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Diverse Cymru’s position on Trans inclusion and Intersex.

We have talked to our policy manager, Ele Hicks, about trans inclusion and intersex – read on to hear our position as an organisation on these issues.

As an organisation Diverse Cymru recognise that there are many people who do not identify as male or female.

Whilst the Equality Act 2010 covers men and women on the basis of biological sex, there are many factors that lead to societal discrimination against women, as well as against trans and non-binary people.

The Equality Act 2010 has been a huge step forward in terms of levelling up legal protections in employment, education, training, and goods, facilities and services. However, it is not perfect.

We welcome the recent ruling that non-binary people are protected under the Equality Act 2010. We feel that recognising people’s right to be recognised and treated as the gender they are is vital in a respectful and inclusive society.

This ruling is important, but only addresses part of the issue. Self-identification is about respecting trans and non-binary people and their own identity. The UK Government consulted on allowing self-identification under the Gender Recognition Act (GRA). Despite the majority of consultation responses supporting a move to self-identification as the basis for gender recognition the changes have been kicked into the long grass.

The wording ‘gender reassignment’ is also antiquated and implies changing sex. Trans people are being recognised by wider society as the gender they are. Trans people use terms such as ‘gender realignment surgery’ and ‘gender affirmation’ as these terms indicate a person does not change their gender.

For far too many trans and non-binary people life is a daily struggle to be recognised and respected for who they are. There are issues in relation to healthcare, pronouns and titles, social care and other services, as well as discrimination.

Generally[1], cisgender people[2] are not asked what pronouns they use or to prove their gender. They do not have to worry about other people’s reactions and safety before going to the toilet. Transphobia and societal structures and assumptions are a daily lived experience for many trans people. We support the movement to ask everyone’s pronouns and respect everyone’s pronouns. Talking about gender should not be taboo. As a society, we need to embrace talking about gender and asking about pronouns everywhere.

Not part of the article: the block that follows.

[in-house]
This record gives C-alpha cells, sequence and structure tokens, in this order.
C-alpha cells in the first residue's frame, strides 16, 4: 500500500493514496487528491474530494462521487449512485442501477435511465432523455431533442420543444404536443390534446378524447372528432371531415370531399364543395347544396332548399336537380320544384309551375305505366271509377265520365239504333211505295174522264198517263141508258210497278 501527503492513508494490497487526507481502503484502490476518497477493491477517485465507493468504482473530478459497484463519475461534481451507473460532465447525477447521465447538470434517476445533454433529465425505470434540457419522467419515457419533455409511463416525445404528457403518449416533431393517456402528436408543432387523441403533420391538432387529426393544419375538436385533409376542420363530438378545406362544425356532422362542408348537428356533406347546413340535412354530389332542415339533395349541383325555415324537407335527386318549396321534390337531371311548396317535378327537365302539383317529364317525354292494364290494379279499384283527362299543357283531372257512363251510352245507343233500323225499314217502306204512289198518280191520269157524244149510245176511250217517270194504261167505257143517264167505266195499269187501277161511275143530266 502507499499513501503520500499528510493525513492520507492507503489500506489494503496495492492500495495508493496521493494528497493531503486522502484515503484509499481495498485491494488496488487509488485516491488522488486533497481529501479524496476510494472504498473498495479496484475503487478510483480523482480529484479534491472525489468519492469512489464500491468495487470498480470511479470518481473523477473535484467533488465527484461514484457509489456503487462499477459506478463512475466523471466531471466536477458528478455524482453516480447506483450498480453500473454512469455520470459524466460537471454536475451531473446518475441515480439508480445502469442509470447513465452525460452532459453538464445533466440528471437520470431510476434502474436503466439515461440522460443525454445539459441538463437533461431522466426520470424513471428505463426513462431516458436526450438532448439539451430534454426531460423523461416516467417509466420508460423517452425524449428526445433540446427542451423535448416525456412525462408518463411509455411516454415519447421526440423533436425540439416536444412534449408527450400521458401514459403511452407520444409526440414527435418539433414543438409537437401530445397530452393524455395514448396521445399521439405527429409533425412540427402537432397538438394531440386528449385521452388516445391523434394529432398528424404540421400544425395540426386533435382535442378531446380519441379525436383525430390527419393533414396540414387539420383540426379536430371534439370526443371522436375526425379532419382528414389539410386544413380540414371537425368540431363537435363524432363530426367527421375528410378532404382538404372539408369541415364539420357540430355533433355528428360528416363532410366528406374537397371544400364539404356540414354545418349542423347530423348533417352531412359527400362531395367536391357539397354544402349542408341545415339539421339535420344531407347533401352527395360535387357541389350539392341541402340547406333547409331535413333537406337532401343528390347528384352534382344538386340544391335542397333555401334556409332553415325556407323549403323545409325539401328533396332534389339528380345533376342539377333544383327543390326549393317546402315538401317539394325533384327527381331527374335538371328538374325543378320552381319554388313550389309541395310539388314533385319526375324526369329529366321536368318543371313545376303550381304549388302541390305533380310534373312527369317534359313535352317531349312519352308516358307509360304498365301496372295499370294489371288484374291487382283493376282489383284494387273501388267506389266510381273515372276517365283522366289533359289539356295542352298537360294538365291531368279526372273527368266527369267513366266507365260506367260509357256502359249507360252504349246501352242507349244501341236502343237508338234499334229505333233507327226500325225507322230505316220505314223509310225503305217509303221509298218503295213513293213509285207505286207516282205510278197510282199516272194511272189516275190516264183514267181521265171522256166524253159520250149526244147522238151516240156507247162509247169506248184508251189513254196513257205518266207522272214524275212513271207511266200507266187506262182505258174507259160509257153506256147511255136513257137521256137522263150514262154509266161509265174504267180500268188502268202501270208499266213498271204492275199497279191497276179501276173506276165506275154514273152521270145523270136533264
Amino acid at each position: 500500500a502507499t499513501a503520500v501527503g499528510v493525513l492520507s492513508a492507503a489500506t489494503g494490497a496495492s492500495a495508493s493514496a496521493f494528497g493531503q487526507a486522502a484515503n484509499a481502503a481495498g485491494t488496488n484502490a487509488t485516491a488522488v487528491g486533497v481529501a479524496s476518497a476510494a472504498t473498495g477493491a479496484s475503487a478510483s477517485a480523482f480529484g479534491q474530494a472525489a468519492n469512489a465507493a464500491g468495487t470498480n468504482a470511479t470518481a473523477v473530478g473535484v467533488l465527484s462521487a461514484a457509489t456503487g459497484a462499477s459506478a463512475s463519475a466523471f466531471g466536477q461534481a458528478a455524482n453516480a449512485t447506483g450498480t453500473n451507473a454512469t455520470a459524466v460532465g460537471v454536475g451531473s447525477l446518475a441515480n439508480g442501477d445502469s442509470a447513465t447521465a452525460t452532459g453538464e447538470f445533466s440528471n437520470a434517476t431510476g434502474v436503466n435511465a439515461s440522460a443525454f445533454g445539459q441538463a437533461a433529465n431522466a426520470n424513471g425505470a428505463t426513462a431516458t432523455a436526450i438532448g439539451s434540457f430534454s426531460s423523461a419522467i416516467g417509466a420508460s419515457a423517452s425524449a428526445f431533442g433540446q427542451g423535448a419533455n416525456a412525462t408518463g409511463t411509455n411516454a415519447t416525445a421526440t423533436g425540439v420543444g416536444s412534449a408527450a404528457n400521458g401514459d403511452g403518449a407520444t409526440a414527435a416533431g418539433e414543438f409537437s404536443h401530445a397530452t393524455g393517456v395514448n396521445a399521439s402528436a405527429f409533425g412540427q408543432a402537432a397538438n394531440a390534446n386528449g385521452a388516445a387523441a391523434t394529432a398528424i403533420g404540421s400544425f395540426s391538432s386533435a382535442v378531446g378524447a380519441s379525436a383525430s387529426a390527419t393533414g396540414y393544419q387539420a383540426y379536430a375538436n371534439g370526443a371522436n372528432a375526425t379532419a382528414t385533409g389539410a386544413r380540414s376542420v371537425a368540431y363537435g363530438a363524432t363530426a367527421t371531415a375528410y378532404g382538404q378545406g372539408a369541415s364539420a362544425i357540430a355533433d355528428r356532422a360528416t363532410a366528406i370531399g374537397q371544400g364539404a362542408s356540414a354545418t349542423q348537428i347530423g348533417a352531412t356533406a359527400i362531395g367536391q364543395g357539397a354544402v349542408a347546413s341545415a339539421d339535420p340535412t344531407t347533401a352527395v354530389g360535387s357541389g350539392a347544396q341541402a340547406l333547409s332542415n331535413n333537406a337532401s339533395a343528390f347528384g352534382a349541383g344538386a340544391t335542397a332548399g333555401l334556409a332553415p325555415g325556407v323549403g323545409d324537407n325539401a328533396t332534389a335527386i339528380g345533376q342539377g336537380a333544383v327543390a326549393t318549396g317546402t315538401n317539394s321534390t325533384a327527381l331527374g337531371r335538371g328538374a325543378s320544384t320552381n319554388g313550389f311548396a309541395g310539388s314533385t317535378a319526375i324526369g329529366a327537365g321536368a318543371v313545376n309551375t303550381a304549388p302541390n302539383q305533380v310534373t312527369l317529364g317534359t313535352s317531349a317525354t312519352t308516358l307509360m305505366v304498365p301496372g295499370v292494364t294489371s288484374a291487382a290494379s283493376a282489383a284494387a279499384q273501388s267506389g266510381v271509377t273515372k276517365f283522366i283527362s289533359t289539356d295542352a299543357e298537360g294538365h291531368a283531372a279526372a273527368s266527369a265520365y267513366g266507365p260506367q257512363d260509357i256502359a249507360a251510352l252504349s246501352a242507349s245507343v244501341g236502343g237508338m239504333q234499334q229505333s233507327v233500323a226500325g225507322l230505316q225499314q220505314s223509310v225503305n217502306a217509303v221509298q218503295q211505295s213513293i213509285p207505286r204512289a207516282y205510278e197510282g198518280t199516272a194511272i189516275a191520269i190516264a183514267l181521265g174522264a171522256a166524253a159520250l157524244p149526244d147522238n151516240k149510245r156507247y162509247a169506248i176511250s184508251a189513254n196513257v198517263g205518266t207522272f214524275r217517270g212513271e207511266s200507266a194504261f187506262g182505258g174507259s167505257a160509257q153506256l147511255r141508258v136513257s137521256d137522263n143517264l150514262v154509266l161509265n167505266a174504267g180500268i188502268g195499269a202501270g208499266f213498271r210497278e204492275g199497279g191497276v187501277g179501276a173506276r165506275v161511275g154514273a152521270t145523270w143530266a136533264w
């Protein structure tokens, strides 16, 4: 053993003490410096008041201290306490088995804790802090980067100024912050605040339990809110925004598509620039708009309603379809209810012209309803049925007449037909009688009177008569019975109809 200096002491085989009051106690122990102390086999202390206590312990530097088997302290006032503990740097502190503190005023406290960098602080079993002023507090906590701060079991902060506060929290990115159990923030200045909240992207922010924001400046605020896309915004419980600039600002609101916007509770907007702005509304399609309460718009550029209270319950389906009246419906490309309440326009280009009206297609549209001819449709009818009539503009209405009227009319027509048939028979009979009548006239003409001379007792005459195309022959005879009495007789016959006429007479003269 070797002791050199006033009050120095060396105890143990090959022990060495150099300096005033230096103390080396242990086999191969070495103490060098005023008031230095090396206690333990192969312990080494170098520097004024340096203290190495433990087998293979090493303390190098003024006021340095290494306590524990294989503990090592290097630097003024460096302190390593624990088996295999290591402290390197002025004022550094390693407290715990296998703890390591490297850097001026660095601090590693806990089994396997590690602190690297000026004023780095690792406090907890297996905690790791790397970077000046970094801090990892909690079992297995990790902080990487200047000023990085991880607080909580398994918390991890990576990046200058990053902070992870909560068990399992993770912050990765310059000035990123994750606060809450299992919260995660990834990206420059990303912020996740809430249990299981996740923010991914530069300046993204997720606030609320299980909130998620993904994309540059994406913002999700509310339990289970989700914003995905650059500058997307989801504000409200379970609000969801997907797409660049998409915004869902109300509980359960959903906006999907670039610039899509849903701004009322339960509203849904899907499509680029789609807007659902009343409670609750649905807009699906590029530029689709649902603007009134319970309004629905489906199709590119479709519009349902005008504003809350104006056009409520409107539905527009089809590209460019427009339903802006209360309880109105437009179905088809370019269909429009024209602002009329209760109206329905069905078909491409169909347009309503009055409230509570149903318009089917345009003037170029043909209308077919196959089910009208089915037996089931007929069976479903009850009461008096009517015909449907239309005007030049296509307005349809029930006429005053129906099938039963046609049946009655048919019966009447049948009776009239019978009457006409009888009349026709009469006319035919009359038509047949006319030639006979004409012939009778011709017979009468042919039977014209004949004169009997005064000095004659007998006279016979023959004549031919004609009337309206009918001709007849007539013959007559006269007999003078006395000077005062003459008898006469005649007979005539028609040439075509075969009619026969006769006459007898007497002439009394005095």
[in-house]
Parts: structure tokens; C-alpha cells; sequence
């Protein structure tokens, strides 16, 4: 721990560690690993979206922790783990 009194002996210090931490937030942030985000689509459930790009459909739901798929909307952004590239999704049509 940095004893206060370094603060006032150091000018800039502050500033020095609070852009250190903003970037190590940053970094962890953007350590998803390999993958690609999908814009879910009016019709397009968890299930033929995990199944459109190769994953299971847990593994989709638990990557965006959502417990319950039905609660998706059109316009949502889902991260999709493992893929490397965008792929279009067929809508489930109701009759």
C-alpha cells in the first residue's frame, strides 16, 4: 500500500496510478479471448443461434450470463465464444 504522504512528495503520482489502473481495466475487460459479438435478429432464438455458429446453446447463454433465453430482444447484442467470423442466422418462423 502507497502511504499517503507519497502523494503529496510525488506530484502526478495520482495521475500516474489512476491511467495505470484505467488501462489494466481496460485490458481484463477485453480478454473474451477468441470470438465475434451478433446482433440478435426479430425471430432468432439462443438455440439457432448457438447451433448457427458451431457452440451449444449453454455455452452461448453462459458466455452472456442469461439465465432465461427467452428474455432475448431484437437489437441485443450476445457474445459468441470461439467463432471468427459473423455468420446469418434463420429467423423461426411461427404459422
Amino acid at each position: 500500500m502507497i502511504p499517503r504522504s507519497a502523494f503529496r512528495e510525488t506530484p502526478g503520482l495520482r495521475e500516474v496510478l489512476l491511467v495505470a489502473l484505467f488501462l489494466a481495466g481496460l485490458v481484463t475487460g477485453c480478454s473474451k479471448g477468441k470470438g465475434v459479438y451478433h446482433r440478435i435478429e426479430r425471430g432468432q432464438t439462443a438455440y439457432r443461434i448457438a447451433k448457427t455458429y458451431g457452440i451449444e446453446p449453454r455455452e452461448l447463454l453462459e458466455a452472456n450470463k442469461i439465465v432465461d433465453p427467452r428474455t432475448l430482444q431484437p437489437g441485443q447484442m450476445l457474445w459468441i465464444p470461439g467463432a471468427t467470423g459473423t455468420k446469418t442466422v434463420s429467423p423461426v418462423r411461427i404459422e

We recognise the right for every human being to be respected for who they are.

It is not about ignoring or overlooking misogyny and the issues that women face in our society. It is about recognising that trans and non-binary people deserve respect and face discrimination and issues too.

Another issue often overlooked is discrimination against Intersex people. Intersex people are invisible in our society. They are often treated as having a medical problem or being defective. Many intersex people have been subject to invasive procedures when they were too young to consent. The Equality Act completely overlooks intersex people by defining sex and a man or a woman.

The binary division of society and expecting people to fit into pre-defined boxes leads to discrimination against Intersex people, as well as trans and non-binary people.

Trans, non-binary and intersex rights are human rights. Enabling one group of people to access their rights and tackling discrimination against them does not diminish or undermine anyone else’s rights.

[1] Systemic and structural discrimination and inequality also affects anyone perceived to be different by society. This includes people of colour, disabled people, people of faith, and lesbian, gay and bisexual people. It should also be recognised that cisgender people can also be people of colour, disabled people etc. as well. The circumstances of discrimination here are some of those most commonly faced by trans, non-binary and intersex people. There is no intention to imply that no other group faces similar discrimination.

[2] Cisgender is the terms for people whose gender identity and gender expression fully reflects the sex they were assigned at birth.

Further Information

Equality in Wales – further information on our website about equality legislation.
What is discrimination?

The Equality Act 2010 – full guidance on the Equality Act from the Government.